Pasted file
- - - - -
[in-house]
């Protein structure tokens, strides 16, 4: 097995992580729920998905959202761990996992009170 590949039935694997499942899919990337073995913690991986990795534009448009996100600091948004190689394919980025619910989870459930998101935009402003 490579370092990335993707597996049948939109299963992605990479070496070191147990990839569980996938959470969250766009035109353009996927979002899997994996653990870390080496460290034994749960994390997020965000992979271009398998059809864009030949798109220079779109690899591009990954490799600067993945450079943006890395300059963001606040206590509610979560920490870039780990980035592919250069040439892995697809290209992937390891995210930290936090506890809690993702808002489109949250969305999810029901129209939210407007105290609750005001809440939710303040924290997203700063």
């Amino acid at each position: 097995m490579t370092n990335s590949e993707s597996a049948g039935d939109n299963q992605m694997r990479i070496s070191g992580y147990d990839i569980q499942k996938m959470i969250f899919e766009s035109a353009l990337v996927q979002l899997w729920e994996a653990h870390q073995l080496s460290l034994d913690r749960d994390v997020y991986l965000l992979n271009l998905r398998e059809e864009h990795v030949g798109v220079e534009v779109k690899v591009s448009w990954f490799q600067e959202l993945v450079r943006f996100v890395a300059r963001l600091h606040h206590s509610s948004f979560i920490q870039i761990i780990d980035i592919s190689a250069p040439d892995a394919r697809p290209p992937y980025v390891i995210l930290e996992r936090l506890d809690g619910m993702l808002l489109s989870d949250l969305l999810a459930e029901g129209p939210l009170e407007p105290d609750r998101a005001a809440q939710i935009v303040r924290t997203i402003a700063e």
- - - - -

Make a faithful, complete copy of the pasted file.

[in-house]
């Protein structure tokens, strides 16, 4: 097995992580729920998905959202761990996992009170 590949039935694997499942899919990337073995913690991986990795534009448009996100600091948004190689394919980025619910989870459930998101935009402003 490579370092990335993707597996049948939109299963992605990479070496070191147990990839569980996938959470969250766009035109353009996927979002899997994996653990870390080496460290034994749960994390997020965000992979271009398998059809864009030949798109220079779109690899591009990954490799600067993945450079943006890395300059963001606040206590509610979560920490870039780990980035592919250069040439892995697809290209992937390891995210930290936090506890809690993702808002489109949250969305999810029901129209939210407007105290609750005001809440939710303040924290997203700063």
């Amino acid at each position: 097995m490579t370092n990335s590949e993707s597996a049948g039935d939109n299963q992605m694997r990479i070496s070191g992580y147990d990839i569980q499942k996938m959470i969250f899919e766009s035109a353009l990337v996927q979002l899997w729920e994996a653990h870390q073995l080496s460290l034994d913690r749960d994390v997020y991986l965000l992979n271009l998905r398998e059809e864009h990795v030949g798109v220079e534009v779109k690899v591009s448009w990954f490799q600067e959202l993945v450079r943006f996100v890395a300059r963001l600091h606040h206590s509610s948004f979560i920490q870039i761990i780990d980035i592919s190689a250069p040439d892995a394919r697809p290209p992937y980025v390891i995210l930290e996992r936090l506890d809690g619910m993702l808002l489109s989870d949250l969305l999810a459930e029901g129209p939210l009170e407007p105290d609750r998101a005001a809440q939710i935009v303040r924290t997203i402003a700063e």